Zombie Fires

Buried beneath the snow line,
these smouldering corpses
begin to glow.
Forgotten fires,
whose reanimated embers
burn brightly
across the tundra;
frozen bodies recoiling
at the heat
of their undying embrace.

Thawed to life by
distant warming
these undead hordes now
straddle horizons;
crimson fingers
flickering over
blue-veined memories,
as they dance
impossibly beyond
the water’s edge.

we shift our gaze
towards a restless earth,
as unwanted resurrections
blaze across the landscape.

A Siberian wildfire within the Arctic Circle in the Sakha Republic, south of Chersky, next to the Kolyma River, Russia. Taken on the 26th May 2020 (Image Credit: Pierre Markuse).

This poem is inspired by new research, which has found that the ways in which Arctic wildfires burn are potentially changing, with strong consequences for the global climate.

The 2020 Arctic wildfire season began two months early and was unprecedented in scope; in addition to the increase in severity and occurrence, two new features for the way in which these fires burn have also being identified. The first is what is known as holdover, or zombie, fires. These fires occur when fire from a previous growing season smoulders in carbon-rich peat underground over the winter, re-igniting on the surface several months (or even years) later, when the weather begins to warm. The second feature that has been observed is the occurrence of fire in what were previously thought to be fire-resistant landscapes. As the Arctic tundra becomes hotter and drier due to global warming, vegetation types such as sedges, grass, and moss, that are not typically thought of as fuels, start to catch fire. Even wet landscapes like bogs, fens, and marshes are also becoming vulnerable to burning in the changing climate.

More than half of the fires detected in Siberia this year were north of the Arctic Circle, occurring on permafrost that has a high percentage of ground ice. This type of permafrost contains enormous amounts of carbon, and global climate models currently do not account for their rapid thawing and subsequent release of greenhouse gases. At the local level, the rapid thawing of this permafrost would result in subsidence, floods, and landslides. Understanding these new fire regimes is therefore essential in order to better understand the impact that they will have on both the local and global level. However, while satellite imagery could potentially help to map the extent and timing of these new surface fires, measurements made on the ground are still needed to help calibrate any observations that are made by satellites. As such, addressing the gaps in our current understanding will require critical input from Indigenous and local communities, as well as collaboration across many different scientific disciplines.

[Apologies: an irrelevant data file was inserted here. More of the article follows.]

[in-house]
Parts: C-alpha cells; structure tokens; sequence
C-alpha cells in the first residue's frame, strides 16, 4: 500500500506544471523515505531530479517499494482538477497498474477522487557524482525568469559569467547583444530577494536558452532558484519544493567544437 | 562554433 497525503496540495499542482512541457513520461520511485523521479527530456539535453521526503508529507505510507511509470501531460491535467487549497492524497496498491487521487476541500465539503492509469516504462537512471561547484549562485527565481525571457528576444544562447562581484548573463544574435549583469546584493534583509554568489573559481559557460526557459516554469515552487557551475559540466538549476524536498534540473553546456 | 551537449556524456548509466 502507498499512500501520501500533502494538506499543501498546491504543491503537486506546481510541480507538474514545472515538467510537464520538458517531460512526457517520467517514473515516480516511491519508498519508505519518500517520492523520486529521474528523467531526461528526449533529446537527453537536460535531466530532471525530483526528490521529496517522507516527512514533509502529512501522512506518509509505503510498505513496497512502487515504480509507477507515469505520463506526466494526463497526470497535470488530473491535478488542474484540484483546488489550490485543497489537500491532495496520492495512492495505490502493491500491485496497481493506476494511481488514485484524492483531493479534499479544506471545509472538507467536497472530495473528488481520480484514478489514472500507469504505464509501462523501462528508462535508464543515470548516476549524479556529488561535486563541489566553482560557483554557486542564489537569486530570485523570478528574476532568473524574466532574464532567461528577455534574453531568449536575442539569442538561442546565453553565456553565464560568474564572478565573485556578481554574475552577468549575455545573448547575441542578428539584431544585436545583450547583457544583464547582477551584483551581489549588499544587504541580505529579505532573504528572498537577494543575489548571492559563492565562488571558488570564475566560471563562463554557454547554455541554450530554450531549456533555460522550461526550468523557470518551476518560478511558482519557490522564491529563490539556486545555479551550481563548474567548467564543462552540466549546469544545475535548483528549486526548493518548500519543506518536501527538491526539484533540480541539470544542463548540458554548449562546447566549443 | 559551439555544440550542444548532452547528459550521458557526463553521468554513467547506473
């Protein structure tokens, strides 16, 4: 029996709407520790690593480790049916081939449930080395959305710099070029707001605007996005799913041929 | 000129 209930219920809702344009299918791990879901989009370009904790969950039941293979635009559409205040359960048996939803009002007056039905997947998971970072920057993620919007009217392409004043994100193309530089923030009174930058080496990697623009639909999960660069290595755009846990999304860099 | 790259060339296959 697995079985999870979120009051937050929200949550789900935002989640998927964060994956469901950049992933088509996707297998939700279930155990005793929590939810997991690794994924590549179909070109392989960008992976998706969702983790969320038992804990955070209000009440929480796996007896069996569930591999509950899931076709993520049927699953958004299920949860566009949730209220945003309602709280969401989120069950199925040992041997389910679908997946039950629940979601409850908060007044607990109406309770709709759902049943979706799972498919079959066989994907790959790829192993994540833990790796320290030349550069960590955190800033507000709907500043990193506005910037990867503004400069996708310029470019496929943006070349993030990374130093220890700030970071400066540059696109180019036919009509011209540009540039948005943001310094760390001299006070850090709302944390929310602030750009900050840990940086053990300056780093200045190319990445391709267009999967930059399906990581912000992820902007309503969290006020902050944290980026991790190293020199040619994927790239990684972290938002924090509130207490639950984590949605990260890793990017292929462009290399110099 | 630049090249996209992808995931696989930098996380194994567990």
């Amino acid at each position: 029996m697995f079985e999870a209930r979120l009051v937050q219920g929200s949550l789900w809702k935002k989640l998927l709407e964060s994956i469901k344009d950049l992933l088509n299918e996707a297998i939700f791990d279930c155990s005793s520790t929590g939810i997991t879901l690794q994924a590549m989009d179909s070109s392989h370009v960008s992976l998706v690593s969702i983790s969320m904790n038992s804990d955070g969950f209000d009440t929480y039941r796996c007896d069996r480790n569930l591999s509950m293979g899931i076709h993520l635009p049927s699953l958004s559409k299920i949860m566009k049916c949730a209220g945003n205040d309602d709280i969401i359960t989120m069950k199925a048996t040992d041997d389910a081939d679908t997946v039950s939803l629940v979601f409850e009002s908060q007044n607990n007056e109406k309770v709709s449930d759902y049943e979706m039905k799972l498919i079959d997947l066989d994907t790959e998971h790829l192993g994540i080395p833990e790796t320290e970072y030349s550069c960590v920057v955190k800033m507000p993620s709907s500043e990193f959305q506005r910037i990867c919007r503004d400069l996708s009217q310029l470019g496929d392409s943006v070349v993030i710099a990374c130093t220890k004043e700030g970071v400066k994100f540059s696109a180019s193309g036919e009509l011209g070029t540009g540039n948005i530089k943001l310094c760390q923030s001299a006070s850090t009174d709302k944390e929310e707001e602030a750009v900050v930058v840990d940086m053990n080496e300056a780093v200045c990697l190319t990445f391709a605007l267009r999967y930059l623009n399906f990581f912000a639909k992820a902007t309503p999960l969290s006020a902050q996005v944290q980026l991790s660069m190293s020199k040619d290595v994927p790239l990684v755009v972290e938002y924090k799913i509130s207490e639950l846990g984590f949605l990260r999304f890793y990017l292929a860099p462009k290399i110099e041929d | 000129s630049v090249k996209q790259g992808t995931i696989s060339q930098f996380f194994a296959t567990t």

4 thoughts on “Zombie Fires”

    • Thanks Rolf,

      I found the research to be very upsetting, as it seems that we are clearly beyond several tipping points in the global climate system. I just hope that this proves to be a wakeup call…

      • I am a Poet as well~ Thank you for scribing so beautifully and using poetry as a portal for knowledge and understanding on the current fragile state of our planet and it’s environment. I love science, but I also feel that to heal the earth…we must first heal humanity and work together for the sake of all. If I may share my poem~

        Peaceful Knowledge
        This world was given to everyone to share the best we can
        To live together on one land working hand in hand
        The land is not to battle for or to take for our own
        But for each of us to have a space
        A place to call our home
        We don’t know the outcome of what the future holds
        But little bits of something new can take away the old
        If each of us talked with someone within our reach
        And learned about their lives, their culture’s and beliefs
        Then there might be less fighting
        And knowledge might bring us peace ~

        Penny K Lamkins
        Hope you have a great day!


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